It goes both ways for Neil Young and his never-ending roster of hip opening bands: He lends them some time-tested credibility, and they ideally bring him a new crop of younger fans and reiterate his ageless coolness.
That formula -- which dates back to the early '90s when Young worked with bands such as Sonic Youth, Pearl Jam and Dinosaur Jr. -- was a winning one Tuesday night at St. Paul's Xcel Energy Center, where Young opened a tour with Seattle quartet Death Cab for Cutie as his opener du jour.
A good portion of the 6,000 or so ticketholders showed up in time for Death Cab, and plenty of them looked young enough to have heard the band on "The O.C." The new arena [literally and figuratively] seemed like a good fit for the band, which played a sold-out show at the Orpheum Theatre this year that emphasized its most energetic, electric, arena-ready songs.
Tuesday's 45-minute set was mostly more of the same. Pulsating, pounding rockers such as "The New Year" and "Long Division" captured the crowd early on, while moodier and more downbeat numbers such as "Soul Meets Body" did not fare so well.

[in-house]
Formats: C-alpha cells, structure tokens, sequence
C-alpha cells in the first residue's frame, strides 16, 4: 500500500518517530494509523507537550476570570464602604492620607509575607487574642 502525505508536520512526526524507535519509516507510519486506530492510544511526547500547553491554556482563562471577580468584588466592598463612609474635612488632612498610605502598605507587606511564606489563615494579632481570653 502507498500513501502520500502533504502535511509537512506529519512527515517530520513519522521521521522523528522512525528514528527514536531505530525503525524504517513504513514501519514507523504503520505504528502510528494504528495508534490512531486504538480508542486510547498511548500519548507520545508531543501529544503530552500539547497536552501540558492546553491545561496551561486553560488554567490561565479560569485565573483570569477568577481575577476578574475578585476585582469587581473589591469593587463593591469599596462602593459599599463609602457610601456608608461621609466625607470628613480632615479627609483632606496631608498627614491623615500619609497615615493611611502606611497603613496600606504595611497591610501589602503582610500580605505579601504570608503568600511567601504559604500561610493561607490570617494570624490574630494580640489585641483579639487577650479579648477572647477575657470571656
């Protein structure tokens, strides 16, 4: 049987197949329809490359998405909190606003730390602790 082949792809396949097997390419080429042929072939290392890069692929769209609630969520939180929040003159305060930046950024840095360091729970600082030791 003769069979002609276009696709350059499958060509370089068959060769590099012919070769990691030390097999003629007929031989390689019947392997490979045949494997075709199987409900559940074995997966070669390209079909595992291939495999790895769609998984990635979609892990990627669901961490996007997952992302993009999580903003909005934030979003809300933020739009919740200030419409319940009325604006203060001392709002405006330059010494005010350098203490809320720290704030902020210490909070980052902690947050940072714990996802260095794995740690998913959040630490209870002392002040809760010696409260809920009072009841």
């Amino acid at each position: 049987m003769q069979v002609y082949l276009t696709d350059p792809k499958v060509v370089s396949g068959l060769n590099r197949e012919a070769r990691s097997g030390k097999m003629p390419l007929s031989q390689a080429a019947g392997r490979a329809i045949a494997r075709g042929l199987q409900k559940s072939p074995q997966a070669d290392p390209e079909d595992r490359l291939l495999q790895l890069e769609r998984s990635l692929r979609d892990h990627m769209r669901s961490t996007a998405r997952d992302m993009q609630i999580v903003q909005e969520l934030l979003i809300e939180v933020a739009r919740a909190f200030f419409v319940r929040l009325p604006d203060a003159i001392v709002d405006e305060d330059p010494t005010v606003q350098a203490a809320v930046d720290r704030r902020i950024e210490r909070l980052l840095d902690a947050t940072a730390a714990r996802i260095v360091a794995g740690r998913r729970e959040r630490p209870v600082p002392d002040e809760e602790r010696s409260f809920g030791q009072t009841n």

Some of Death Cab's subtle power was also lost in the arena, which was set up at its half-size theater configuration (always a challenge to the acoustics). But the band nonetheless rocked later on with the recent heavy gem "I Will Possess Your Heart" and the closer "The Sound of Settling."
Everest -- a quintet of five scruffy-looking dudes from Los Angeles -- came off like an obvious choice for the first opening slot. After a 20-minute set that largely recalled Young's "Everybody Knows This Is Nowhere"-era, the band finished with a cover of "Look at All the Things," written by Young's late guitarist Danny Whitten. It seemed a bit like cheating, but Everest nonetheless passed the night's test with flying colors.